There are other stars around the league, but these ten have been thrown around in the rumor mill the most. In addition, some have even been (loosely) connected to the C’s in one way or another, so let’s rank them. This list is purely in order of personal preference and not based on actual or perceived availability or likelihood. Every person will have a list of their own that could look completely different. Click here for players #8-10.

*Contract years left include this year

7. Myles Turner, Indiana Pacers

Age: 25 years old

Contract: 2 years, $36 million

With the recent rumors that the Indiana Pacers could look to hit the reset button this season, Myles Turner should be available. He, Domantas Sabonis, and Caris LeVert were all named in the report, stating that Indiana might make major moves this year. On top of that, Turner told Jared Weiss of The Athletic that he is ready for a change. Turner wants to play a bigger role, and he doesn’t feel as though Indiana is giving him the chance to do that.

Cost: Considering the fact that Turner has stated that he wants out of Indiana, his price could be lower than a lot of people realize. That being said, a ton of teams around the league will be eager to add a player of his caliber.

Unfortunately, Turner doesn’t fit into any of the Celtics’ TPE, so they would have to match salary in order to land him. This would likely require them to ship out Richardson and multiple young players. Past that, the Pacers could want a first-round pick or two.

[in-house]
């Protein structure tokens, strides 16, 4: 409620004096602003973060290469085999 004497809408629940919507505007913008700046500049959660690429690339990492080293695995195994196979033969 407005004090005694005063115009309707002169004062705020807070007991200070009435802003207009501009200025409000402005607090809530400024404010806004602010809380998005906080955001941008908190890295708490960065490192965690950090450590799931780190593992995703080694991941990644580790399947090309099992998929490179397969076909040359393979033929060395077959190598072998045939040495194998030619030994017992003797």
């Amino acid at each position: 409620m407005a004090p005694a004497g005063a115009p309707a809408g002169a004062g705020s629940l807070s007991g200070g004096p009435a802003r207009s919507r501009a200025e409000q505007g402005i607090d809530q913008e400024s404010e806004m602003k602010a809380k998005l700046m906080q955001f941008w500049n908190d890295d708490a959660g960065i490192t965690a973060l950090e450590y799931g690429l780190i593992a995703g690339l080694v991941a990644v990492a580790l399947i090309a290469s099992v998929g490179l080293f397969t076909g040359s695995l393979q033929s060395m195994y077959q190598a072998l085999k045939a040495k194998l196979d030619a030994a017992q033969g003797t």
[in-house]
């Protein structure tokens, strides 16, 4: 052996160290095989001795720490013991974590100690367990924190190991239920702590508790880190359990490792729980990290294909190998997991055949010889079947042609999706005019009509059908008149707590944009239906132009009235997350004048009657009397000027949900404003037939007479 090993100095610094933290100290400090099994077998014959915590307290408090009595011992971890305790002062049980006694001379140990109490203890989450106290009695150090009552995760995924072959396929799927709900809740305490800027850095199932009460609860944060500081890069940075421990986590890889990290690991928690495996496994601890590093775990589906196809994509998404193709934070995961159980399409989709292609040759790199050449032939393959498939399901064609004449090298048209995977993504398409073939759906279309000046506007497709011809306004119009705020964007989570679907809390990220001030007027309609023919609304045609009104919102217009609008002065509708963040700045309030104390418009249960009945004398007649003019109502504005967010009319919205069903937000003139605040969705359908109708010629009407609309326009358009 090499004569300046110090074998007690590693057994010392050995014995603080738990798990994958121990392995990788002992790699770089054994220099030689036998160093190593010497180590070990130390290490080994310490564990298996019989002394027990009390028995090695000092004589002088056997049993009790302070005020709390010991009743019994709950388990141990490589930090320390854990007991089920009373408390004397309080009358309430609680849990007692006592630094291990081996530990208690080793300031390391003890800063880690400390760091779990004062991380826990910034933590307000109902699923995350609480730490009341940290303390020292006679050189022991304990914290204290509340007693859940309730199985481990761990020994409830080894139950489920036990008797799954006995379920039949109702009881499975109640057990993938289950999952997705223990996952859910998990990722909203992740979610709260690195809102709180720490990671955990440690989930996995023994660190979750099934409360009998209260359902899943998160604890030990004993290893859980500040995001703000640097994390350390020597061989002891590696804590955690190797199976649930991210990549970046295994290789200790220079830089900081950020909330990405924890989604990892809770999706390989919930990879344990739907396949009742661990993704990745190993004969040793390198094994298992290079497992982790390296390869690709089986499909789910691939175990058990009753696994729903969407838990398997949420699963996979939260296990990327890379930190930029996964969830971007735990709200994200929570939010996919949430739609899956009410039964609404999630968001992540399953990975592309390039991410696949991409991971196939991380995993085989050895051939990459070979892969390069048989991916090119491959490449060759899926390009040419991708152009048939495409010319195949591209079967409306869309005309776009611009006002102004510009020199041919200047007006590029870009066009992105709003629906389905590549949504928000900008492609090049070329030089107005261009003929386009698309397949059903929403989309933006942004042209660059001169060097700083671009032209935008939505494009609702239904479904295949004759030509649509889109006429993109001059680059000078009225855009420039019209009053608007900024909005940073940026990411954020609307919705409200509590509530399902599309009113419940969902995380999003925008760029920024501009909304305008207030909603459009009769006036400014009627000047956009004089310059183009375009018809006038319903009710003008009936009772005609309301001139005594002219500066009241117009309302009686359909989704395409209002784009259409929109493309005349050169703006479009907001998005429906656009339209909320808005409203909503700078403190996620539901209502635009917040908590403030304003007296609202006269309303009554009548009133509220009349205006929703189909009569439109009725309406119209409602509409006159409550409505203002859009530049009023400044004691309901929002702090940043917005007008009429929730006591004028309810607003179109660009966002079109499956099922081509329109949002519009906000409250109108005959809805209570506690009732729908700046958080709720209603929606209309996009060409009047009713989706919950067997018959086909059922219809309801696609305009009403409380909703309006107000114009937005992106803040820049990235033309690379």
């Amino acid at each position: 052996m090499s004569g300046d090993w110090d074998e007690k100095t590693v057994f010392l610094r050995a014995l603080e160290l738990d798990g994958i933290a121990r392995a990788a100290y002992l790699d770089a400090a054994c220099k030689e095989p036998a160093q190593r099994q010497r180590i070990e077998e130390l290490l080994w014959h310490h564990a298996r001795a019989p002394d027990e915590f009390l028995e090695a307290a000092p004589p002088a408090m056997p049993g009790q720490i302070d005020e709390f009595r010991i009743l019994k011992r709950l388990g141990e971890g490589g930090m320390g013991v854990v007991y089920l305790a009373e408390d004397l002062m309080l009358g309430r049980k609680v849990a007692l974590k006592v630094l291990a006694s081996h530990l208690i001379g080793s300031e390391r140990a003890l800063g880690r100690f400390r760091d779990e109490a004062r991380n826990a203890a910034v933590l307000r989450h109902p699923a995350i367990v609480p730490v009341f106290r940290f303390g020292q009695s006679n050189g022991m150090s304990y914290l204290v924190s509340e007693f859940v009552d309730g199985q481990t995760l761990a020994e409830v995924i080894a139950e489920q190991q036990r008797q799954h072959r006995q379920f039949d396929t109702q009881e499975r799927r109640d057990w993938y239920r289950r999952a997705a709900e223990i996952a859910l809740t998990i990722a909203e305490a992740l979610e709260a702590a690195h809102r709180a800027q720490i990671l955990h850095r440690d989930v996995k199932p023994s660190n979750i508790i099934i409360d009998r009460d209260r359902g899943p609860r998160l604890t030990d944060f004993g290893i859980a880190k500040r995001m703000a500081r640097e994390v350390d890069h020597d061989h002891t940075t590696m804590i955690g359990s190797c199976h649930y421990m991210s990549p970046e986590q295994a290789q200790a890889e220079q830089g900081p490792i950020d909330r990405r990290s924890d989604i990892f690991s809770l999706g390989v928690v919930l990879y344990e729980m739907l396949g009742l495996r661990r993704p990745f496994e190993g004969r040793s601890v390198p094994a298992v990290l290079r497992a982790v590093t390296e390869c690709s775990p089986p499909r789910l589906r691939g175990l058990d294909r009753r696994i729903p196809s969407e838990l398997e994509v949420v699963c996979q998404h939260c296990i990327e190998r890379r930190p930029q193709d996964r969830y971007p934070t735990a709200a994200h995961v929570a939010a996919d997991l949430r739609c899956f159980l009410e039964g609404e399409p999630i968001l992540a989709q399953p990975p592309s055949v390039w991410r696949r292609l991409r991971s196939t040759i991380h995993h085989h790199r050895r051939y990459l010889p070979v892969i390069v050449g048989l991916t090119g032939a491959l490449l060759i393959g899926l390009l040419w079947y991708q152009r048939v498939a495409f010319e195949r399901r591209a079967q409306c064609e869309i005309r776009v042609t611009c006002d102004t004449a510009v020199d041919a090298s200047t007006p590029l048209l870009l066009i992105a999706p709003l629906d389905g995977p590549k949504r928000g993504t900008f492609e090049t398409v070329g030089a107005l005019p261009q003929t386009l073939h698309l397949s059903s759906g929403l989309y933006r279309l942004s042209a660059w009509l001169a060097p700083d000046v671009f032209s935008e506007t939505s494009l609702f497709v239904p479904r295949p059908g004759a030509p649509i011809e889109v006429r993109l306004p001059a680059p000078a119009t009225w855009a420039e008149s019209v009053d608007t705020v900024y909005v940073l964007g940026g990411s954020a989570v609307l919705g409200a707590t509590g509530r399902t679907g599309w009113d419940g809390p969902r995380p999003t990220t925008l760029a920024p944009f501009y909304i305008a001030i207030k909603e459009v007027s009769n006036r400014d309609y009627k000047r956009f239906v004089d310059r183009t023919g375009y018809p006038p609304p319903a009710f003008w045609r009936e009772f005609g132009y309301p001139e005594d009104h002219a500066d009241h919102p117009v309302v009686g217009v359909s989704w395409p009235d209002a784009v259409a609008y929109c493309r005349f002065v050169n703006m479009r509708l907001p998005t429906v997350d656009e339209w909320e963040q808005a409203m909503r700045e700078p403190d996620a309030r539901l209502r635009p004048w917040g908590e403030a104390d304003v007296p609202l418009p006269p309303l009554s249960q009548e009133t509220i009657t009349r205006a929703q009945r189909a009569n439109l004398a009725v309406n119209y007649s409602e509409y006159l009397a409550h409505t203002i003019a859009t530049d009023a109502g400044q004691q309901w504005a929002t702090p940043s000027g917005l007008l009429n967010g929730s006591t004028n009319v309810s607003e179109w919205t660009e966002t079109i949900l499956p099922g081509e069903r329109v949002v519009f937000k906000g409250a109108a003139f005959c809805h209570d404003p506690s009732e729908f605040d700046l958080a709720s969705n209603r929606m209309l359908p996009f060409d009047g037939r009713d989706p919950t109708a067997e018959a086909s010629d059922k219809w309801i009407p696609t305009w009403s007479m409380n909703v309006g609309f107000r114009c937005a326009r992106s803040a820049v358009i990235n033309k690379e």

Fit: In a perfect world, Turner is the exact archetype of player the Celtics should want to put around the Jays. For years Danny Ainge talked about adding shooting with size, and Turner is just that. He’s a seven-foot center who is one of the best shot-blockers in the league and still shoots nearly 37 percent from behind the arc.

Having that sort of spacing around Boston’s stars would be beneficial. The only issue with that is running Turner with either Williams or Horford could pose an issue. Putting him next to Williams would probably be the team’s best bet, but even then, they are losing the big body of Horford in the starting lineup.

Long-term impact: At only 25 years old, Turner would theoretically be able to grow with the rest of Boston’s current core. However, the fact that his contract is up at the end of next season could lead to some problems.